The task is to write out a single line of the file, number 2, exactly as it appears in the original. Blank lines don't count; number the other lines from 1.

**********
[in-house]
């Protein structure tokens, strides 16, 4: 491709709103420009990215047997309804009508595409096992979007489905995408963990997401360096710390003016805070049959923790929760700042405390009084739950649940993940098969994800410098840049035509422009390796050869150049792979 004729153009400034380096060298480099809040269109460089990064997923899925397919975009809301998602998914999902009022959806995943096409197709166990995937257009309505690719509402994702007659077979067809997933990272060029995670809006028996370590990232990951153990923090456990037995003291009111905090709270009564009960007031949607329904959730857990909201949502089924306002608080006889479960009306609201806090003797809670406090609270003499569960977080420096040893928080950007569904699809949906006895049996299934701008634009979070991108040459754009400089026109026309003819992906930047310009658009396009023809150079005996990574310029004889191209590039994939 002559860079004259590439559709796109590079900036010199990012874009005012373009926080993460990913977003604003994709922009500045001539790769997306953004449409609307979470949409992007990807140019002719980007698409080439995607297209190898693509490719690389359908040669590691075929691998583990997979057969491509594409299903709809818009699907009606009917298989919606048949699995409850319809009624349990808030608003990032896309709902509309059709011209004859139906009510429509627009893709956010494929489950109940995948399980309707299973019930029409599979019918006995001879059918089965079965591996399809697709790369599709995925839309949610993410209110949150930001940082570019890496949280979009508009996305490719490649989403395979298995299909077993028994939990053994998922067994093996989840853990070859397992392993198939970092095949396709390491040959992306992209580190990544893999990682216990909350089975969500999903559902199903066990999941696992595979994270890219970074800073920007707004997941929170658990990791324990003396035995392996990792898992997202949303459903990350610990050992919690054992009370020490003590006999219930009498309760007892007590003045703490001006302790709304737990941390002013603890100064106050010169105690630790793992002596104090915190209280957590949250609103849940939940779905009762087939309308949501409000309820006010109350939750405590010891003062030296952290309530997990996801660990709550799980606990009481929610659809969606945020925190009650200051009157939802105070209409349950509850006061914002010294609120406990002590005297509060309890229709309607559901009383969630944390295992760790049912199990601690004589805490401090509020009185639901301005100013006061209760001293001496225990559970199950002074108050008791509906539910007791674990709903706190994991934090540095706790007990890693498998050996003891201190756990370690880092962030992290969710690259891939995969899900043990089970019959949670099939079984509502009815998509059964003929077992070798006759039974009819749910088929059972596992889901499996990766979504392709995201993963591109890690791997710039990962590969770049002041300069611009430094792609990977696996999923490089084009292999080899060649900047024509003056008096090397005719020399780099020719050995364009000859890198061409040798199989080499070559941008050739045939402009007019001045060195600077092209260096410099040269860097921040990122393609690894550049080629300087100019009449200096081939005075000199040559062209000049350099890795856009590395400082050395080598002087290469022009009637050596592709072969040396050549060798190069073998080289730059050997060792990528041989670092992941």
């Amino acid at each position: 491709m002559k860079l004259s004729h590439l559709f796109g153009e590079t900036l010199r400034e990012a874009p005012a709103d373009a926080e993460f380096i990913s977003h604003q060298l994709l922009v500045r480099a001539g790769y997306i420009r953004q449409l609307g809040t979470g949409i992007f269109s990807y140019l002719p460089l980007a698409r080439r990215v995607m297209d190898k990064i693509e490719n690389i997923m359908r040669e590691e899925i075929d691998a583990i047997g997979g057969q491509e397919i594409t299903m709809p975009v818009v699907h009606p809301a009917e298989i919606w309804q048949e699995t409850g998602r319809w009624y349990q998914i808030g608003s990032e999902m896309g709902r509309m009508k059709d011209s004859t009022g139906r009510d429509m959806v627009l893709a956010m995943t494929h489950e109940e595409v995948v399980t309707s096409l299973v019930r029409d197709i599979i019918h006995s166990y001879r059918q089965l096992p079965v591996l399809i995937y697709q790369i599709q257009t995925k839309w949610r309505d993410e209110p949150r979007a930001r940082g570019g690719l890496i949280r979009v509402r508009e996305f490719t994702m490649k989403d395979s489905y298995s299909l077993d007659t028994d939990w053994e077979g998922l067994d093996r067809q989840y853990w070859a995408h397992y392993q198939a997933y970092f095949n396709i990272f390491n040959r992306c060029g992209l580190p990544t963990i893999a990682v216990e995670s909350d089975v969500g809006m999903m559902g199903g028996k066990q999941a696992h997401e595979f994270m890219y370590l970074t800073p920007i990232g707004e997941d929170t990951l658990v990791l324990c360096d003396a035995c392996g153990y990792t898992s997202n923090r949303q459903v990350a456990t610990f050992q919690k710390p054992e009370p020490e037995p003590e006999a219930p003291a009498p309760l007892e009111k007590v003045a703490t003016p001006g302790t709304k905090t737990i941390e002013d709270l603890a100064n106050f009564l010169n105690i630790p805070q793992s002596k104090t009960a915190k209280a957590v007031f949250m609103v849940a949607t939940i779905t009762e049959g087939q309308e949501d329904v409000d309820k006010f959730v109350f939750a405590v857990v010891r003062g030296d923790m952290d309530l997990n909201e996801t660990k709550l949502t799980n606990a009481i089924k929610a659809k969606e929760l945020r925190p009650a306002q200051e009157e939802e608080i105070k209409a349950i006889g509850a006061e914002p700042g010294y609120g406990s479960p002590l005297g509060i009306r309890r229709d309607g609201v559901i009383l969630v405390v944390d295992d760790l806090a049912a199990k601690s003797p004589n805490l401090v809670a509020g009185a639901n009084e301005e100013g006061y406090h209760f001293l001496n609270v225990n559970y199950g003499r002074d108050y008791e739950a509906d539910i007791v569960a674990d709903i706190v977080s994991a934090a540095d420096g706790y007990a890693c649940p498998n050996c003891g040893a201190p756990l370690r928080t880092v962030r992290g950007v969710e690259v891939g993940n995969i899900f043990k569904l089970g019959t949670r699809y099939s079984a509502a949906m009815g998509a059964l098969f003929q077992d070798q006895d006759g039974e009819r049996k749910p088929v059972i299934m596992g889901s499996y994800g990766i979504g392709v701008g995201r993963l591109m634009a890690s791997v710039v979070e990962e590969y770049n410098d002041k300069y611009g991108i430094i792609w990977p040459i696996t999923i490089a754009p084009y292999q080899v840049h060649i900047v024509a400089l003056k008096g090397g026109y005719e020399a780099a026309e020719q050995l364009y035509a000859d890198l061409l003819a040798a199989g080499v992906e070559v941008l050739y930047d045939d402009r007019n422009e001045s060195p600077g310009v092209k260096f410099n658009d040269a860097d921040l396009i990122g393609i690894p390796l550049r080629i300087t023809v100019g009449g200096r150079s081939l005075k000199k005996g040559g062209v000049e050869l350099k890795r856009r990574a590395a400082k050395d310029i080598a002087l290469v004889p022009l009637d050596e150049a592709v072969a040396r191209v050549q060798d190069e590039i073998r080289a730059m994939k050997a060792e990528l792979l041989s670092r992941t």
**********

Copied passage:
């Protein structure tokens, strides 16, 4: 491709709103420009990215047997309804009508595409096992979007489905995408963990997401360096710390003016805070049959923790929760700042405390009084739950649940993940098969994800410098840049035509422009390796050869150049792979 004729153009400034380096060298480099809040269109460089990064997923899925397919975009809301998602998914999902009022959806995943096409197709166990995937257009309505690719509402994702007659077979067809997933990272060029995670809006028996370590990232990951153990923090456990037995003291009111905090709270009564009960007031949607329904959730857990909201949502089924306002608080006889479960009306609201806090003797809670406090609270003499569960977080420096040893928080950007569904699809949906006895049996299934701008634009979070991108040459754009400089026109026309003819992906930047310009658009396009023809150079005996990574310029004889191209590039994939 002559860079004259590439559709796109590079900036010199990012874009005012373009926080993460990913977003604003994709922009500045001539790769997306953004449409609307979470949409992007990807140019002719980007698409080439995607297209190898693509490719690389359908040669590691075929691998583990997979057969491509594409299903709809818009699907009606009917298989919606048949699995409850319809009624349990808030608003990032896309709902509309059709011209004859139906009510429509627009893709956010494929489950109940995948399980309707299973019930029409599979019918006995001879059918089965079965591996399809697709790369599709995925839309949610993410209110949150930001940082570019890496949280979009508009996305490719490649989403395979298995299909077993028994939990053994998922067994093996989840853990070859397992392993198939970092095949396709390491040959992306992209580190990544893999990682216990909350089975969500999903559902199903066990999941696992595979994270890219970074800073920007707004997941929170658990990791324990003396035995392996990792898992997202949303459903990350610990050992919690054992009370020490003590006999219930009498309760007892007590003045703490001006302790709304737990941390002013603890100064106050010169105690630790793992002596104090915190209280957590949250609103849940939940779905009762087939309308949501409000309820006010109350939750405590010891003062030296952290309530997990996801660990709550799980606990009481929610659809969606945020925190009650200051009157939802105070209409349950509850006061914002010294609120406990002590005297509060309890229709309607559901009383969630944390295992760790049912199990601690004589805490401090509020009185639901301005100013006061209760001293001496225990559970199950002074108050008791509906539910007791674990709903706190994991934090540095706790007990890693498998050996003891201190756990370690880092962030992290969710690259891939995969899900043990089970019959949670099939079984509502009815998509059964003929077992070798006759039974009819749910088929059972596992889901499996990766979504392709995201993963591109890690791997710039990962590969770049002041300069611009430094792609990977696996999923490089084009292999080899060649900047024509003056008096090397005719020399780099020719050995364009000859890198061409040798199989080499070559941008050739045939402009007019001045060195600077092209260096410099040269860097921040990122393609690894550049080629300087100019009449200096081939005075000199040559062209000049350099890795856009590395400082050395080598002087290469022009009637050596592709072969040396050549060798190069073998080289730059050997060792990528041989670092992941």